From the ASWB exam content outline, another topic to explore as you prepare for the social work exam: Basic human needs. What's your first thought on the topic? Probably Maslow. Which is likely how exam item writers will approach the topic. Let's review Maslow, then look at some other ideas about basic human needs, and wrap up with how this material may look on the licensing exam.

Maslow Hierarchy of Needs

Human needs are the fundamental requirements and conditions necessary for the well-being and survival of individuals. These needs can be categorized in various ways, and one commonly used framework is Maslow's Hierarchy of Needs, which organizes human needs into five levels:

  • Physiological Needs:

    • Air, water, and food: These are the basic elements required for physical survival.
    • Shelter: Protection from the elements and a secure place to live.
    • Clothing: Appropriate attire for protection and comfort.
  • Safety Needs:

    • Personal security: Protection from harm, danger, or threat.
    • Financial security: Stability and assurance regarding one's economic well-being.
    • Health and well-being: Access to healthcare and a sense of physical and mental safety.
  • Love and Belongingness:

    • Social relationships: Friendship, intimacy, family, and a sense of connection with others.
    • Affection and love: Feeling of being cared for and belonging.
  • Esteem Needs:

    • Self-esteem: Confidence, achievement, respect from others, and a sense of competence.
    • Recognition: Feeling valued and acknowledged by others.
  • Self-Actualization:

    • Self-fulfillment: Realizing one's potential, pursuing personal growth, and achieving personal goals.
    • Creativity: Engaging in activities that allow for self-expression and creativity.
    • Problem-solving: The ability to cope with and solve challenges and problems.

While Maslow's Hierarchy of Needs is a widely recognized framework, different cultures and individuals prioritize these needs differently. Additionally, some contemporary psychologists argue for variations or additions to this hierarchy, emphasizing factors like autonomy, competence, and relatedness (see below). Overall, the understanding of basic human needs continues to evolve in the fields of psychology, sociology, and other related disciplines.

Other Ideas

Various perspectives and theories offer additional insights into basic human needs. Here are a few alternative or complementary ideas, from various sources. (These are unlikely to show up on the exam, but worth a look anyway.)

  • McClelland's Theory of Needs:

    • David McClelland proposed a theory that identifies three primary needs:
      • Need for Achievement: The drive to excel and achieve challenging goals.
      • Need for Power: The desire to influence and control others.
      • Need for Affiliation: The need for positive relationships and social interaction.
  • Deci and Ryan's Self-Determination Theory:

    • This theory emphasizes three innate psychological needs:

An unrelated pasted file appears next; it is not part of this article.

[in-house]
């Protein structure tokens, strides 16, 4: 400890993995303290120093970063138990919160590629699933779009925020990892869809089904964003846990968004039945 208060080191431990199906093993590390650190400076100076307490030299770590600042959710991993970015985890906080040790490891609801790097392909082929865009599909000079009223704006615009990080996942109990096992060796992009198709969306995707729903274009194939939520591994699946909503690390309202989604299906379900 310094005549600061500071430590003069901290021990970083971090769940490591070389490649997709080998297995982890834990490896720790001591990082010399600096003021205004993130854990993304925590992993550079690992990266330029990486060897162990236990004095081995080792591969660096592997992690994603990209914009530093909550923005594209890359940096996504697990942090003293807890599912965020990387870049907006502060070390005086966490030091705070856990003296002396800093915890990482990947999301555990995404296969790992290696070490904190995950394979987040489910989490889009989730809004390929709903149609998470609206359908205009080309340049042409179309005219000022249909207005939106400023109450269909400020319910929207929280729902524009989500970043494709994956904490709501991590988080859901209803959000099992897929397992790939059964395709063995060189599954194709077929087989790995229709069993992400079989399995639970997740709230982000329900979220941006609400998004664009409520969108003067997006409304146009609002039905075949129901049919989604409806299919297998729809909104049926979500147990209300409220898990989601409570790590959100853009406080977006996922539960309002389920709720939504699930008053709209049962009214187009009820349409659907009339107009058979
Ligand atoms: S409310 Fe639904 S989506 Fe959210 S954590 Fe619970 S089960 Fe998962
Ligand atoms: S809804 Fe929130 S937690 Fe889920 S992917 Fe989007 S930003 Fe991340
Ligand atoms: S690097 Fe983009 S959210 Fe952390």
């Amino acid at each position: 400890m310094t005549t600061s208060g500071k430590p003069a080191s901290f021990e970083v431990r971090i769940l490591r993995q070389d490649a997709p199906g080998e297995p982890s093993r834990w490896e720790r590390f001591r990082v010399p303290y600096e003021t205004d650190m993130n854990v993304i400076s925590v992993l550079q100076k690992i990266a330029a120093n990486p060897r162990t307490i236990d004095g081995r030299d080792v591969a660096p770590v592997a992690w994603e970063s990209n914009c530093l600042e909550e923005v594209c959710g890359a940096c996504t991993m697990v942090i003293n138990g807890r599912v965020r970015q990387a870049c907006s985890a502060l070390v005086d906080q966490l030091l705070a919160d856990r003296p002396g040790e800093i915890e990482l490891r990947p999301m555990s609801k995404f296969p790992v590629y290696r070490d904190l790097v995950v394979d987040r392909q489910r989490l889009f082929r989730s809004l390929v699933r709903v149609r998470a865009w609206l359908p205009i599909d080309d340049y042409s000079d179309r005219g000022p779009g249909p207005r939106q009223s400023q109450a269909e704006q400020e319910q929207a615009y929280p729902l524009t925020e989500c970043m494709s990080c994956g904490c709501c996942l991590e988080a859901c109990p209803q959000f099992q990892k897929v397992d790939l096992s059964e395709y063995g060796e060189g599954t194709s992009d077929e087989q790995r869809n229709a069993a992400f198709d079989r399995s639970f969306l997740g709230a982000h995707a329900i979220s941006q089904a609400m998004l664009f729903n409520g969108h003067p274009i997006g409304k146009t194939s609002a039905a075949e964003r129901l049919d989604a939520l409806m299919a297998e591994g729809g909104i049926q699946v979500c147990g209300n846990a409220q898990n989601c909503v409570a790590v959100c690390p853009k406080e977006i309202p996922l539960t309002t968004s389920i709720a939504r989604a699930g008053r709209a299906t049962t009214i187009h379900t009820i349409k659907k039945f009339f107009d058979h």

• Autonomy: The need to feel in control of one's actions and choices.
      • Competence: The desire to be effective in one's interactions with the environment.
      • Relatedness: The need to feel connected and involved with others.
  • Max-Neef's Fundamental Human Needs:

    • Economist Manfred Max-Neef identifies nine fundamental human needs, which include subsistence, protection, affection, understanding, participation, leisure, creation, identity, and freedom. These needs are seen as universal across cultures.
  • Hierarchy of Basic Human Values (Schwartz):

    • Shalom H. Schwartz proposed a theory of basic human values, organizing them into a set of universal motivations. These values include benevolence, achievement, self-direction, security, conformity, tradition, power, hedonism, stimulation, and universalism.

Prioritization of these needs may vary based on personal, cultural, and environmental factors. But in each, it's worth noting, basic human needs extends beyond survival needs--food and shelter--into attachment and relationship-based needs. We are social creatures.

For the Social Work Exam

How will this material look on the social work exam? Expect questions stems looking something like this:

  • A social worker is working with a client who is experiencing homelessness. The client has limited access to food, water, and shelter. What should be the social worker's initial priority in addressing this client's needs?
  • A social worker is working with a teenager in foster care who is struggling with feelings of isolation and loneliness. How can the social worker support the client in building positive social connections?
  • A social worker is responding to a community affected by a natural disaster. What immediate interventions should the social worker prioritize to address the basic needs of individuals and families in the aftermath of the disaster?
  • A social worker is working with a client from a different cultural background who has unique perspectives on basic human needs. How can the social worker demonstrate cultural competence in addressing the client's needs?

Get questions like these (with answers and thorough rationales) with Social Work Test Prep's full-length practice tests. The basic need in preparing for the ASWB exam is practice, practice, and more practice. We've got you covered.

Get Started Now.

November 22, 2023
Categories :